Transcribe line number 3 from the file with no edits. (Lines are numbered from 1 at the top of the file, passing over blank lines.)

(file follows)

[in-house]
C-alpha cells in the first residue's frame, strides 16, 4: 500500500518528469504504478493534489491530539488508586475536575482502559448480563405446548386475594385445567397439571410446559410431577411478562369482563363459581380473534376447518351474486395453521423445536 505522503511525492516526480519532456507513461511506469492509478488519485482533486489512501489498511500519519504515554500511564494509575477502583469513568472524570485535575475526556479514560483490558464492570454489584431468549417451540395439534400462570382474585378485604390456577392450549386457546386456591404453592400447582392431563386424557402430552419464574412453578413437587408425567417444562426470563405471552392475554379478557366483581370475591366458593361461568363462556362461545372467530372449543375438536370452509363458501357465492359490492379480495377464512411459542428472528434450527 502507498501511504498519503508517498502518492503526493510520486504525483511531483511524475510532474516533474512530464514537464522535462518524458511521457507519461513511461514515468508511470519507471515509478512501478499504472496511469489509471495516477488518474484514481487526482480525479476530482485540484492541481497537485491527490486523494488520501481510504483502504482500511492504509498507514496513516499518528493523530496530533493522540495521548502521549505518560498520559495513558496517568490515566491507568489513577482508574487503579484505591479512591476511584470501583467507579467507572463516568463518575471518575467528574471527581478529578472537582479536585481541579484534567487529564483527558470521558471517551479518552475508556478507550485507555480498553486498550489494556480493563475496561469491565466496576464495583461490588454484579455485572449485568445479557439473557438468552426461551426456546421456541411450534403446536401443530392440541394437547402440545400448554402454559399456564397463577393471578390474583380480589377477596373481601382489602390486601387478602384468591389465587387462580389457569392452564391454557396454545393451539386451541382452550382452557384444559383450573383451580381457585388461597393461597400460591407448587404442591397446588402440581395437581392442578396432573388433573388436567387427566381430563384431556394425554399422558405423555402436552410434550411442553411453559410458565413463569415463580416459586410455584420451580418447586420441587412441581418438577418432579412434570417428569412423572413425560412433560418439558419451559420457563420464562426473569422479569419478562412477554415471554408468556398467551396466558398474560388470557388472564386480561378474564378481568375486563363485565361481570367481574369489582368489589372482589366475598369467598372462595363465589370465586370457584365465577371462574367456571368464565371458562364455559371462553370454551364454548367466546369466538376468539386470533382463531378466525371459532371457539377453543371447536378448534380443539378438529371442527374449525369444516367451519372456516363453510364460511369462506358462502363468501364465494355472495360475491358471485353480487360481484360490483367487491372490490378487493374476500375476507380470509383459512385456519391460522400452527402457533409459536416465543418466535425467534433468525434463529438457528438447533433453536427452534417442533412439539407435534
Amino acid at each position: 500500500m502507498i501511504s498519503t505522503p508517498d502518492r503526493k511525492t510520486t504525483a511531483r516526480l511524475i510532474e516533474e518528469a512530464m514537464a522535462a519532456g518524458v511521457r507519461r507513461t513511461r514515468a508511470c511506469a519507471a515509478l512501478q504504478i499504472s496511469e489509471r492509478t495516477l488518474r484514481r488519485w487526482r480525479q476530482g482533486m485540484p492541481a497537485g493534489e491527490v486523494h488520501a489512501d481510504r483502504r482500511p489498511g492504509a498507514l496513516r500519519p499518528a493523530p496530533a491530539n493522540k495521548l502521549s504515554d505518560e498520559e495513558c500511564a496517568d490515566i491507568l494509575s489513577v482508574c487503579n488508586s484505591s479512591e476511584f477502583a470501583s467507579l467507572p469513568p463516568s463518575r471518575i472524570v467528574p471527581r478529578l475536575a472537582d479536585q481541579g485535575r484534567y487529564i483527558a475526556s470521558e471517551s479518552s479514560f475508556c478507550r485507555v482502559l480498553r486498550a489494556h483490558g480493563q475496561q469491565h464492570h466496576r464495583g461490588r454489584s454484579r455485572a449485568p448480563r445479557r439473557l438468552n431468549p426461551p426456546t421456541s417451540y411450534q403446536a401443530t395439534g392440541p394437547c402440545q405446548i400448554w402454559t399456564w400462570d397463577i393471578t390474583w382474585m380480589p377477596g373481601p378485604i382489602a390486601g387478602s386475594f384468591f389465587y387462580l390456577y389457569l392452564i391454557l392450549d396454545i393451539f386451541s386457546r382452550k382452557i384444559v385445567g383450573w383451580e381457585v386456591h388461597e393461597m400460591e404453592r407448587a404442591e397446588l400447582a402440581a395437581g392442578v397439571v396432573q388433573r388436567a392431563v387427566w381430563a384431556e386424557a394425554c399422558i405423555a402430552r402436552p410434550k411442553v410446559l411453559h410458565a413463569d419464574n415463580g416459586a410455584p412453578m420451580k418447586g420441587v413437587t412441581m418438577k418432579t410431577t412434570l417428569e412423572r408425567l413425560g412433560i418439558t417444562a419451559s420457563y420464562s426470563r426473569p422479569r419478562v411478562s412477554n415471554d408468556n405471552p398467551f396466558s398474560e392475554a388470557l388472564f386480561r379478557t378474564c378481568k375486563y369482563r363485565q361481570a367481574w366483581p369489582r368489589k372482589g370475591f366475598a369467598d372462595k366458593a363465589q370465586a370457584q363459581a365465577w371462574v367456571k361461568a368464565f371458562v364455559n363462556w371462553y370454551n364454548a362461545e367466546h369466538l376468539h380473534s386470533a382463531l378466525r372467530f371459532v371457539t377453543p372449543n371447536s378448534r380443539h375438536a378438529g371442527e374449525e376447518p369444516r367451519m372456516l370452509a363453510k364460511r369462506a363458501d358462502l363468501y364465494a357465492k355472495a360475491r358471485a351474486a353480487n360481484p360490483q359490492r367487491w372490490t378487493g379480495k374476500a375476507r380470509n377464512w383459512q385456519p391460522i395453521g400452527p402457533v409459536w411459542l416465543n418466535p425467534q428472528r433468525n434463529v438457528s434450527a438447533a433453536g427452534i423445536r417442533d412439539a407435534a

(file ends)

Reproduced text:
Amino acid at each position: 500500500m502507498i501511504s498519503t505522503p508517498d502518492r503526493k511525492t510520486t504525483a511531483r516526480l511524475i510532474e516533474e518528469a512530464m514537464a522535462a519532456g518524458v511521457r507519461r507513461t513511461r514515468a508511470c511506469a519507471a515509478l512501478q504504478i499504472s496511469e489509471r492509478t495516477l488518474r484514481r488519485w487526482r480525479q476530482g482533486m485540484p492541481a497537485g493534489e491527490v486523494h488520501a489512501d481510504r483502504r482500511p489498511g492504509a498507514l496513516r500519519p499518528a493523530p496530533a491530539n493522540k495521548l502521549s504515554d505518560e498520559e495513558c500511564a496517568d490515566i491507568l494509575s489513577v482508574c487503579n488508586s484505591s479512591e476511584f477502583a470501583s467507579l467507572p469513568p463516568s463518575r471518575i472524570v467528574p471527581r478529578l475536575a472537582d479536585q481541579g485535575r484534567y487529564i483527558a475526556s470521558e471517551s479518552s479514560f475508556c478507550r485507555v482502559l480498553r486498550a489494556h483490558g480493563q475496561q469491565h464492570h466496576r464495583g461490588r454489584s454484579r455485572a449485568p448480563r445479557r439473557l438468552n431468549p426461551p426456546t421456541s417451540y411450534q403446536a401443530t395439534g392440541p394437547c402440545q405446548i400448554w402454559t399456564w400462570d397463577i393471578t390474583w382474585m380480589p377477596g373481601p378485604i382489602a390486601g387478602s386475594f384468591f389465587y387462580l390456577y389457569l392452564i391454557l392450549d396454545i393451539f386451541s386457546r382452550k382452557i384444559v385445567g383450573w383451580e381457585v386456591h388461597e393461597m400460591e404453592r407448587a404442591e397446588l400447582a402440581a395437581g392442578v397439571v396432573q388433573r388436567a392431563v387427566w381430563a384431556e386424557a394425554c399422558i405423555a402430552r402436552p410434550k411442553v410446559l411453559h410458565a413463569d419464574n415463580g416459586a410455584p412453578m420451580k418447586g420441587v413437587t412441581m418438577k418432579t410431577t412434570l417428569e412423572r408425567l413425560g412433560i418439558t417444562a419451559s420457563y420464562s426470563r426473569p422479569r419478562v411478562s412477554n415471554d408468556n405471552p398467551f396466558s398474560e392475554a388470557l388472564f386480561r379478557t378474564c378481568k375486563y369482563r363485565q361481570a367481574w366483581p369489582r368489589k372482589g370475591f366475598a369467598d372462595k366458593a363465589q370465586a370457584q363459581a365465577w371462574v367456571k361461568a368464565f371458562v364455559n363462556w371462553y370454551n364454548a362461545e367466546h369466538l376468539h380473534s386470533a382463531l378466525r372467530f371459532v371457539t377453543p372449543n371447536s378448534r380443539h375438536a378438529g371442527e374449525e376447518p369444516r367451519m372456516l370452509a363453510k364460511r369462506a363458501d358462502l363468501y364465494a357465492k355472495a360475491r358471485a351474486a353480487n360481484p360490483q359490492r367487491w372490490t378487493g379480495k374476500a375476507r380470509n377464512w383459512q385456519p391460522i395453521g400452527p402457533v409459536w411459542l416465543n418466535p425467534q428472528r433468525n434463529v438457528s434450527a438447533a433453536g427452534i423445536r417442533d412439539a407435534a